This vintage overcoat was made in the late 1930s and was sold by M.H. Schwartz, successor to Boucher’s, located in uptown Butte, Montana. M.H. Schwartz took over Boucher’s c. 1939 and used the “successor to” tagline in 1939 and 1940. The coat is extremely heavy wool, with a wide double breasted closure, broad lapels and handwarmer pockets. Just the thing for those harsh Montana winters, walking up the hill to and from the mine. The coat is fully lined and bears an Amalgamated Clothing Workers of America union label. With the way it is stitched into the coat, I can’t tell if it is a 1936 or a 1939 variant. With the c.1939 dating from the retailer’s history, either is possible.
Chest (pit to pit): 25″ (doubled = 50″)
Shoulder to shoulder: 19″
Sleeve (shoulder to cuff): 26″
Length (Base of collar to hem): 45-1/2″
This vintage cutaway coat was made in 1907 by Henry Jonas of Butte, Montana for M.A. Berger, a noted land agent in the Butte area in the late 1800s and early decades of the 1900s. Butte was well known in that period for its copper mining. The coat bears the label of the Journeyman Tailors of America union.
Chest (pit to pit): 20″
Shoulder to shoulder: 17-3/4″
Sleeve (shoulder to cuff): 24″
Length (base of collar to hem): 36″
This vintage suit was made in the 1930s in Seattle, Washington by high end workwear and outdoor-garment manufacturer Black Bear Brand as part of their “Rain-Tite” water repellent clothes range. Black Bear Brand produced work shirts, pants, overalls, jackets and mackinaws from their plant on Rainier Ave. S. This suit is made from army duck canvas, the jacket from 10oz duck and the pants from 8 oz duck. It appears they both started out life a medium brown canvas, but years of wear and layers of waterproofing have darkened it. Both are extremely heavy duty, and are physically heavy and stiff, both from the material and from the wax proofing. The back of the jacket is two layers of the 10 oz canvas through the body, with three layers on the shoulders. The sleeves are two layers. It is constructed with overlapping capes and layers to keep everything dry in harsh weather. The pants are two layers as well. They are cut to be worn with tall boots. They have suspender buttons and belt loops. There is a crotch gusset, and a patch watch pocket inside the side pocket.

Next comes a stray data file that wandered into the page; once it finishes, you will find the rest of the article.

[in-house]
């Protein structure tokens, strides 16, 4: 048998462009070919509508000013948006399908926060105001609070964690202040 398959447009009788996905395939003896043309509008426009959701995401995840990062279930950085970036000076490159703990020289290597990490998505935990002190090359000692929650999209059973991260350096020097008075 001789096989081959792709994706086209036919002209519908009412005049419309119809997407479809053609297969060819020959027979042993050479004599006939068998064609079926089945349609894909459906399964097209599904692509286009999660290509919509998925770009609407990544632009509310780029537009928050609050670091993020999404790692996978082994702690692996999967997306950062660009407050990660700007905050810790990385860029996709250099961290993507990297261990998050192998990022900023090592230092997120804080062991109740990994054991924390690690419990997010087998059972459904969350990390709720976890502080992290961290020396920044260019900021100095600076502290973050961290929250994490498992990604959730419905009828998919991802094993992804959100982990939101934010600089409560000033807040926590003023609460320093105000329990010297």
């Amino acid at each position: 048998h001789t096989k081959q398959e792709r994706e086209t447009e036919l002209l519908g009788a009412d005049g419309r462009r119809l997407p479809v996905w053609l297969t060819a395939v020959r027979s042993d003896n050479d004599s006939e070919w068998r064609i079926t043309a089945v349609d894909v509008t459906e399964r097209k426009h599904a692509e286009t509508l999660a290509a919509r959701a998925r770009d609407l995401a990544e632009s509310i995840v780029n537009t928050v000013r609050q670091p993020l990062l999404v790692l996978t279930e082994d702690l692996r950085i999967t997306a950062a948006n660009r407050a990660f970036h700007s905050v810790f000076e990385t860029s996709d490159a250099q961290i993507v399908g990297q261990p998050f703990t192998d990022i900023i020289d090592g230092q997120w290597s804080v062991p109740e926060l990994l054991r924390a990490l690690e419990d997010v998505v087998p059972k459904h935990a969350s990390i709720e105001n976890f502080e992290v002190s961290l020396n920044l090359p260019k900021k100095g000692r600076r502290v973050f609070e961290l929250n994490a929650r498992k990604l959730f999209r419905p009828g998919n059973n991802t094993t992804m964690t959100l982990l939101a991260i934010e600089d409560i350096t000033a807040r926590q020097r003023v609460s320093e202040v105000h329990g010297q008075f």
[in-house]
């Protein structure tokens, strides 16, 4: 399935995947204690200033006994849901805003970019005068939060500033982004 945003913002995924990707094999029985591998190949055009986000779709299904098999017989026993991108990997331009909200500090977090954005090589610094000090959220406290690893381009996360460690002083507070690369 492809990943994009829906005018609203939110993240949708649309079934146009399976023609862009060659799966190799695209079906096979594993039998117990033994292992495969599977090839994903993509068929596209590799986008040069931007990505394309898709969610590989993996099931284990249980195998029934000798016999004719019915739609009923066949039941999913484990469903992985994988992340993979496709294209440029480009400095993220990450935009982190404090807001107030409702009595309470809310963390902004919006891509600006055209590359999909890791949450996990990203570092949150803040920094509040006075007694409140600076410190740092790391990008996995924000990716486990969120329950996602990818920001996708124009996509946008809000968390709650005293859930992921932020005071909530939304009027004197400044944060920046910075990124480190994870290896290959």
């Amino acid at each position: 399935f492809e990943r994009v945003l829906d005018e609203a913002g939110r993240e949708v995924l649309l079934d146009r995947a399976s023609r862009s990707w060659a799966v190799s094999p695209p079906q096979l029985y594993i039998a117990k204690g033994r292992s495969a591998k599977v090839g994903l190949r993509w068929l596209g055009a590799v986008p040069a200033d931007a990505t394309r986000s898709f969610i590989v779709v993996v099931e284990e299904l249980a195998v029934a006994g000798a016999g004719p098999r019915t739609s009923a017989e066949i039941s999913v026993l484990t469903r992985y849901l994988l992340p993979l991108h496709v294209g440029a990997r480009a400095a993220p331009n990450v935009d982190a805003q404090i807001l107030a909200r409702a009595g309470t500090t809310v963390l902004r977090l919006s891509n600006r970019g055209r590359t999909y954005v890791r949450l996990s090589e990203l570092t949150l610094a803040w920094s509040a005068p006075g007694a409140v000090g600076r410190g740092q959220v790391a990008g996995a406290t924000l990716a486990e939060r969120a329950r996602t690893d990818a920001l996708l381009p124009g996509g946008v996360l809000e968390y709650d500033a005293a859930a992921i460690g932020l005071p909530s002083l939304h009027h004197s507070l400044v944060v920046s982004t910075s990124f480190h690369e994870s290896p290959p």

In the pocket of the pants, I found the package of a trolling spoon and an Elks matchbook advertising war bonds. This suit probably hasn’t been worn in a good 70 years or so if those are still in-tact in the pocket. The snaps are all branded “Union Made” as are all the buttons. There are union tags from the United Garment Workers of America inside the jacket and inside the flap of the back pocket of the pants. The waterproofing is still good- water beads up and falls right off. This type of suit was frequently worn by lumbermen in the North West. The heavy wear supports this. Going by the matchbook, the original owner of this one was probably from Vancouver.
Chest (pit to pit): 21″ (doubled = 42″)
Shoulder to shoulder (under cape): 22″
Sleeve (Shoulder to cuff): 20″
Length (base of collar to hem): 28-1/2″
This vintage cowboy hat was made by the G.W. Alexander hat company of Reading, PA. However, at least some of the components of the hat are sourced from the John B. Stetson company of Philadelphia, PA. The sweatband bears the Stetson Lot number 6378. At points in their history, Stetson owned the Alexander Hat Company, so this could explain this sharing. The hat is a classic 1920s style, with a high crown, pencil curl brim and a Tom Mix crease. It has a wide grosgrain ribbon, a good quality fur felt body and a wide leather sweatband, which is still supple and in excellent condition. The hat was sold in Lompoc, California by Arthur Randolph. At the time, Lompoc was primarily a mining town. The hat is in very good condition, and in the many 1920s westerns I’ve sold, I would single this one out as the best of the bunch.